Wildlife lures nature lovers along Mahaica River

A drive down De Hoop Road reveals miles upon miles of picturesque scenery: ploughed, burnt and irrigated fields, with houses dotting the landscape.

Approximately 25 miles down the road, in the village of Little Biaboo, Mahaica, you will find Ramesh’s Landing, which is the launch point for a four-mile-tour along the Mahaica River that is a surefire way to experience the diversity of Guyana’s vast bird species, particularly the national bird, as well as other wildlife, including river otters, howler monkeys and perhaps even a manatee or a caiman or two.

A group of media representatives made up the party for yesterday’s tour, which was organised to coincide with the handing over of a new boat and engine to the Mahaica River Birding Tour group.

A river otter spotted making its way along the Mahaica River yesterday. The otters are among the attractions that can usually be seen during the Mahaica River Birding Tour. See story on page 15. (Photo by Dr Horst Vogel)
A river otter spotted making its way along the Mahaica River yesterday. The otters are among the attractions that can usually be seen during the Mahaica River Birding Tour. (Photo by Dr Horst Vogel)
A Howler Monkey curiously looks on. (Photo by Dr Horst Vogel)
A Howler Monkey curiously looks on. (Photo by Dr Horst Vogel)

The birding tour typically begins around 5.30 am, an hour earlier than the time yesterday’s group left the landing, and lasts approximately three hours. It is capped with a cultural display by tassa drummers.

It was said that it is best to depart before the sun ascends too high into the sky as in the cooler hours, the Hoatzin, commonly known locally as the Canje Pheasant, Guyana’s national bird, can be seen perched atop the trees, in plain sight, and in all its glory.

One of the many Canje Pheasants seen perched in the branches of the trees. (Photo by Dr Horst Vogel)
One of the many Canje Pheasants seen perched in the branches of the trees. (Photo by Dr Horst Vogel)

The Hoatzin’s squawk was heard long before the first one was spotted hidden high up within the branches of a tree. Thereafter, it became the most frequently spotted bird of the day, albeit with the aid of binoculars, as it was often camouflaged within the foliage. With an expert eye, the group’s tour guide Raywantie Ram was able to spot from a way off, a baby Hoatzin hidden within the lower branches of the trees, using its clawed wings to manoeuvre the dense thickets.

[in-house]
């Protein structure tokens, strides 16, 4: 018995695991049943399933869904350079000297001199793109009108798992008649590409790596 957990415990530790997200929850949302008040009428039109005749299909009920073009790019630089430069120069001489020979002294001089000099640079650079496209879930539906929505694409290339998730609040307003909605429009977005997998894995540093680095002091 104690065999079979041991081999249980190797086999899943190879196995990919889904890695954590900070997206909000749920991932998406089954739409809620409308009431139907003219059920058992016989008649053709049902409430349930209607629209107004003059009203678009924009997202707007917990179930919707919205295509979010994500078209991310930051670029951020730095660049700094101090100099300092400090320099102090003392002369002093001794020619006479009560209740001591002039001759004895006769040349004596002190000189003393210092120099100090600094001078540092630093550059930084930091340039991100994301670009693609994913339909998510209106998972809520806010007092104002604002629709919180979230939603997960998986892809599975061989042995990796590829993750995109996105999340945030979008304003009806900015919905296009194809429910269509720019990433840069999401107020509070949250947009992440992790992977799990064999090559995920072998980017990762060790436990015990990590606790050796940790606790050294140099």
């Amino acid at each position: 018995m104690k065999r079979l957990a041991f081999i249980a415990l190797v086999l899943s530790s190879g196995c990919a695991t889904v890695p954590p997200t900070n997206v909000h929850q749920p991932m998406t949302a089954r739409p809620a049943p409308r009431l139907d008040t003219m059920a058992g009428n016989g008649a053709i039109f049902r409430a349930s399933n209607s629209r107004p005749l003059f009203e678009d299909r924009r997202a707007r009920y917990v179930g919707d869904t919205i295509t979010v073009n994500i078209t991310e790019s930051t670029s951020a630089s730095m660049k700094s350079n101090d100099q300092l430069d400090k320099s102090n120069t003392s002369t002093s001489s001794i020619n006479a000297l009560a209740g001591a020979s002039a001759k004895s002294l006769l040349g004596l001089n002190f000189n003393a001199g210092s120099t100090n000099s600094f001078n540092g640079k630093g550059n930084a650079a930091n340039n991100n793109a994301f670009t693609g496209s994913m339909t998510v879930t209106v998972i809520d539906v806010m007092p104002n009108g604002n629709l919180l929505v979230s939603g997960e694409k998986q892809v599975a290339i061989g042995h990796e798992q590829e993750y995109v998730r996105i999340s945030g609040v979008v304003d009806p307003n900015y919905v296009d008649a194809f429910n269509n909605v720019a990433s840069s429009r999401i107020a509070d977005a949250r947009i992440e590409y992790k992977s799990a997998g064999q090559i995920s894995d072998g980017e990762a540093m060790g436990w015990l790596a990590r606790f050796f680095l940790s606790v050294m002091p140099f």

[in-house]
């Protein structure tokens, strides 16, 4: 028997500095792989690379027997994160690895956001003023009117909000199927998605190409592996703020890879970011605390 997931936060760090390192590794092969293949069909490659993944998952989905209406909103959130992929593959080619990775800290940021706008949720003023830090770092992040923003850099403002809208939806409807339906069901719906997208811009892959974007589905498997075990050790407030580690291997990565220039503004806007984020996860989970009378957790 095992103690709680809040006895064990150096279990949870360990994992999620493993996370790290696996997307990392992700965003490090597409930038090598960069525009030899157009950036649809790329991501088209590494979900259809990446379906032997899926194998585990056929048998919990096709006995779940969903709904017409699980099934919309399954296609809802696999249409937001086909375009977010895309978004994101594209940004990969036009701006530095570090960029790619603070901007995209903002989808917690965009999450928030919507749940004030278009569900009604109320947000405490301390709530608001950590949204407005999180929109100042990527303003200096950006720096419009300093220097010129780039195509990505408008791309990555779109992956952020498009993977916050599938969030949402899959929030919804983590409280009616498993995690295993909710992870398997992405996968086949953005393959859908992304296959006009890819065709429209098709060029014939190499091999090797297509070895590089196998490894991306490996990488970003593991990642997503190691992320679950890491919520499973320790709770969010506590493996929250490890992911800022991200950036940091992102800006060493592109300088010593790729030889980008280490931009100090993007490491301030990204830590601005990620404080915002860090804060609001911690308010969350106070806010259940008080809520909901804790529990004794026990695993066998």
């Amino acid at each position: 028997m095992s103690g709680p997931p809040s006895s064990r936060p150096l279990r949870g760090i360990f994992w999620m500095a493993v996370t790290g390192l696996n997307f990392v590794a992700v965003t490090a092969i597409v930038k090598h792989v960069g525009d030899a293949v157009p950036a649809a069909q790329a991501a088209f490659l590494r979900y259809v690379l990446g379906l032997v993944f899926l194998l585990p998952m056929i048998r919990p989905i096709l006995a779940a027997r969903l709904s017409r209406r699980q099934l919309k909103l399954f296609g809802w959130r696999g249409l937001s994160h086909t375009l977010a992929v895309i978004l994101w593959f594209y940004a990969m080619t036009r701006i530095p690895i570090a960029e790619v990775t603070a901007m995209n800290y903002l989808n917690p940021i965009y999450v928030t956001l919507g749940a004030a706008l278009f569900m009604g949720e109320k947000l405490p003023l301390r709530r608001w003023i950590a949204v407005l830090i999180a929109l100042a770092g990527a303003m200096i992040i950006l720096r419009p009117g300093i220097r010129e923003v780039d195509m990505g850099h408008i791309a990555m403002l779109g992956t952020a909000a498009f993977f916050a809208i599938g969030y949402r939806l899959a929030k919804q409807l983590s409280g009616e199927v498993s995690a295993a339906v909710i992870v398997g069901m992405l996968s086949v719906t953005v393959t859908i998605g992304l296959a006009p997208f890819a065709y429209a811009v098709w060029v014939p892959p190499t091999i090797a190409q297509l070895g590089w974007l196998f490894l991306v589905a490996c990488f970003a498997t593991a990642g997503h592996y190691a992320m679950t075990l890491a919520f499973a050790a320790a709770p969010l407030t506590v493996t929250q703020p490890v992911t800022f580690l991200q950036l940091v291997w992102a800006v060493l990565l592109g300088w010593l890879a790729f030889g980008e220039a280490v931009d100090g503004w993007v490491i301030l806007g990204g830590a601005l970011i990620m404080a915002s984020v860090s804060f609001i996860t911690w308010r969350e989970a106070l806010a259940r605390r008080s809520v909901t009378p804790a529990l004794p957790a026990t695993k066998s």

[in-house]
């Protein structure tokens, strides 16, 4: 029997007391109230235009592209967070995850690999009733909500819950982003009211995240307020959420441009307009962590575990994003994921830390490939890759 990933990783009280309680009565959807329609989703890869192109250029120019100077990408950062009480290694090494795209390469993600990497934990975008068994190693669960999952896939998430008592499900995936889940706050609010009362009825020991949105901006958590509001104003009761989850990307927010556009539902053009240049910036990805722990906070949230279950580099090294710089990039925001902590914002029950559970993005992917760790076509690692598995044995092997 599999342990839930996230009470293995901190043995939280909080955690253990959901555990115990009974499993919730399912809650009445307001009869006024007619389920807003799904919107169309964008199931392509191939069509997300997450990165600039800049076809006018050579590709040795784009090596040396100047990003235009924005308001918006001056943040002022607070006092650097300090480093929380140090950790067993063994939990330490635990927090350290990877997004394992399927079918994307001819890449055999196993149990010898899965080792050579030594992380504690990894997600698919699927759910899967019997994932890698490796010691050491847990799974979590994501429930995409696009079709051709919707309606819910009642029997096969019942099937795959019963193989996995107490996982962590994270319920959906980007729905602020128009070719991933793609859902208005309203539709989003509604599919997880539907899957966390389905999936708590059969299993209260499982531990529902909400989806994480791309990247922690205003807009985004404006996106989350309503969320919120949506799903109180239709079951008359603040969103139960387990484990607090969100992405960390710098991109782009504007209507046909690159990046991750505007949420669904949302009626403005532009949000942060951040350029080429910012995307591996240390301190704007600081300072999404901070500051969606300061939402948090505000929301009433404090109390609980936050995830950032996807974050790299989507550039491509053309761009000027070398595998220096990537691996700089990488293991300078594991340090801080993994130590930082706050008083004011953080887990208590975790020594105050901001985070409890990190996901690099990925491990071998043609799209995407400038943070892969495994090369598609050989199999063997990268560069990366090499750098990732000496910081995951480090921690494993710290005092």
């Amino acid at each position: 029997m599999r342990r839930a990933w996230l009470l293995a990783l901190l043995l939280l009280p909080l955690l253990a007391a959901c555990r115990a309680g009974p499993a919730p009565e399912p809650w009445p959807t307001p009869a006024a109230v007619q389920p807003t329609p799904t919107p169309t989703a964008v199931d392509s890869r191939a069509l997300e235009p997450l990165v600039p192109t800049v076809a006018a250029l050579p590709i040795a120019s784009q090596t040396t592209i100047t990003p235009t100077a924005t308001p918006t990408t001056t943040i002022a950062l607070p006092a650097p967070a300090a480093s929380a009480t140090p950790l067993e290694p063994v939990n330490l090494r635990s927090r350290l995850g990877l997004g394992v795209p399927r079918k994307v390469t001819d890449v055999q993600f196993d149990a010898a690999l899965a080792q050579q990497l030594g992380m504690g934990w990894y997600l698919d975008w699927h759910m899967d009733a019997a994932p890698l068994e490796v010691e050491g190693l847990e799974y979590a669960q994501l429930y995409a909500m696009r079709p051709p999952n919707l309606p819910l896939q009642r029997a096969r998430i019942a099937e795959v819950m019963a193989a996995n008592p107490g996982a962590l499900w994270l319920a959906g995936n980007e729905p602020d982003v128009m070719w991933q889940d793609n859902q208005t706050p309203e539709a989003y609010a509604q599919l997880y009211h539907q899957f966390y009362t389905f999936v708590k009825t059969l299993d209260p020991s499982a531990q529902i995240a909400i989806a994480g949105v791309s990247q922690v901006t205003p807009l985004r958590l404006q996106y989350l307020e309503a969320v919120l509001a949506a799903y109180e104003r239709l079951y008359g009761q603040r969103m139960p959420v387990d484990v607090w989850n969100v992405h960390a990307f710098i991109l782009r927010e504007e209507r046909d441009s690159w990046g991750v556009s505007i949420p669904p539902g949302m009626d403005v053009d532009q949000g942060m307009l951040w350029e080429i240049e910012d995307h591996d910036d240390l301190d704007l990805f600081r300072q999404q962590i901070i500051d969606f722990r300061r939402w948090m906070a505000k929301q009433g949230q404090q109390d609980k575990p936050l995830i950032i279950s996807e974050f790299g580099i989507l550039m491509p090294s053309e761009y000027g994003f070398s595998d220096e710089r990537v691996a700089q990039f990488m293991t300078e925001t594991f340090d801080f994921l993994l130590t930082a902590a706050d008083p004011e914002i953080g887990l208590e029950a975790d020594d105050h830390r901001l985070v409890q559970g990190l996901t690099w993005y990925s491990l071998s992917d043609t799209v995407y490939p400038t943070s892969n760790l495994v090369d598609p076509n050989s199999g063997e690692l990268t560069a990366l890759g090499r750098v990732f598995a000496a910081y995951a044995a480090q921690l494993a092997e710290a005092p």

Ram stated that 150 species of birds can be found along the Mahaica River alone. She guaranteed that on any given day, during the birding exercise, one should be able to spot at least 50 of those species. The Brown Throated Parakeet, Yellow Headed Caracara, Black Crowned Night Heron, Ringed Kingfisher, Bronzy Jacamar, Red Cap Cardinal, Pale-Vented Pigeon, Black Collared Hawk and Smooth Billed Ani, also known as “Old Witch” are just some of the birds that made an appearance.

The otter was spotted as early as five minutes into the tour, catch in mouth, and it stayed in close range for quite some time, bobbing out of sight momentarily, only to appear once again, seemingly scoping out the tour party. It was first seen in the vicinity of the very location a baby caiman had only moments before appeared.

Ramesh Shibsahai, from whose landing the group had departed, and who was the boatman for the day, related that the otters were most often spotted in the creeks when the water had drained off the savannahs.

Another highlight of the tour was the sightings of Howler monkeys lazily straddling the upper branches of the trees, their burnt-orange coats brilliant in the sunlight.

No manatees were seen during yesterday’s tour, but it was stated that they usually dwell closer to the mouth of the Mahaica River, where the fresh and saltwater mix.

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